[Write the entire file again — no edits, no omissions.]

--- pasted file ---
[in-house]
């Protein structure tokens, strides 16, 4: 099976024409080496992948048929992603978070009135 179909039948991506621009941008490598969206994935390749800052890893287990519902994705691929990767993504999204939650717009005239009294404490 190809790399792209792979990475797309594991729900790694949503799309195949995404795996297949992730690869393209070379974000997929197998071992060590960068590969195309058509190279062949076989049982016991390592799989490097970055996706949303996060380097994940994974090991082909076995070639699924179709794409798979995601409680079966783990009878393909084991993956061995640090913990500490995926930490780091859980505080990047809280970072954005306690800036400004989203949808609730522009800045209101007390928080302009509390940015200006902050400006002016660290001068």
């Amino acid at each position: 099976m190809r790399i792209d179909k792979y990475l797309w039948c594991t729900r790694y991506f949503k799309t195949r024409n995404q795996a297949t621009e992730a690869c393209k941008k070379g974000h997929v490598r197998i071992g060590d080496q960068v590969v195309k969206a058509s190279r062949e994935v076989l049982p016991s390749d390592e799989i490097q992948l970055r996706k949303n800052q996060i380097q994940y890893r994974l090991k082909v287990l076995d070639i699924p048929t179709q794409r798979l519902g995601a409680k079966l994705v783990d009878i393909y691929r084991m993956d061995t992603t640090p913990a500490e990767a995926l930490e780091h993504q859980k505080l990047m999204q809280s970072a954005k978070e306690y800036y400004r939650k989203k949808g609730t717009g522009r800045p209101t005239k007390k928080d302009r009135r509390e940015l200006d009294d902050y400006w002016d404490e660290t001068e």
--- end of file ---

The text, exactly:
[in-house]
């Protein structure tokens, strides 16, 4: 099976024409080496992948048929992603978070009135 179909039948991506621009941008490598969206994935390749800052890893287990519902994705691929990767993504999204939650717009005239009294404490 190809790399792209792979990475797309594991729900790694949503799309195949995404795996297949992730690869393209070379974000997929197998071992060590960068590969195309058509190279062949076989049982016991390592799989490097970055996706949303996060380097994940994974090991082909076995070639699924179709794409798979995601409680079966783990009878393909084991993956061995640090913990500490995926930490780091859980505080990047809280970072954005306690800036400004989203949808609730522009800045209101007390928080302009509390940015200006902050400006002016660290001068």
């Amino acid at each position: 099976m190809r790399i792209d179909k792979y990475l797309w039948c594991t729900r790694y991506f949503k799309t195949r024409n995404q795996a297949t621009e992730a690869c393209k941008k070379g974000h997929v490598r197998i071992g060590d080496q960068v590969v195309k969206a058509s190279r062949e994935v076989l049982p016991s390749d390592e799989i490097q992948l970055r996706k949303n800052q996060i380097q994940y890893r994974l090991k082909v287990l076995d070639i699924p048929t179709q794409r798979l519902g995601a409680k079966l994705v783990d009878i393909y691929r084991m993956d061995t992603t640090p913990a500490e990767a995926l930490e780091h993504q859980k505080l990047m999204q809280s970072a954005k978070e306690y800036y400004r939650k989203k949808g609730t717009g522009r800045p209101t005239k007390k928080d302009r009135r509390e940015l200006d009294d902050y400006w002016d404490e660290t001068e």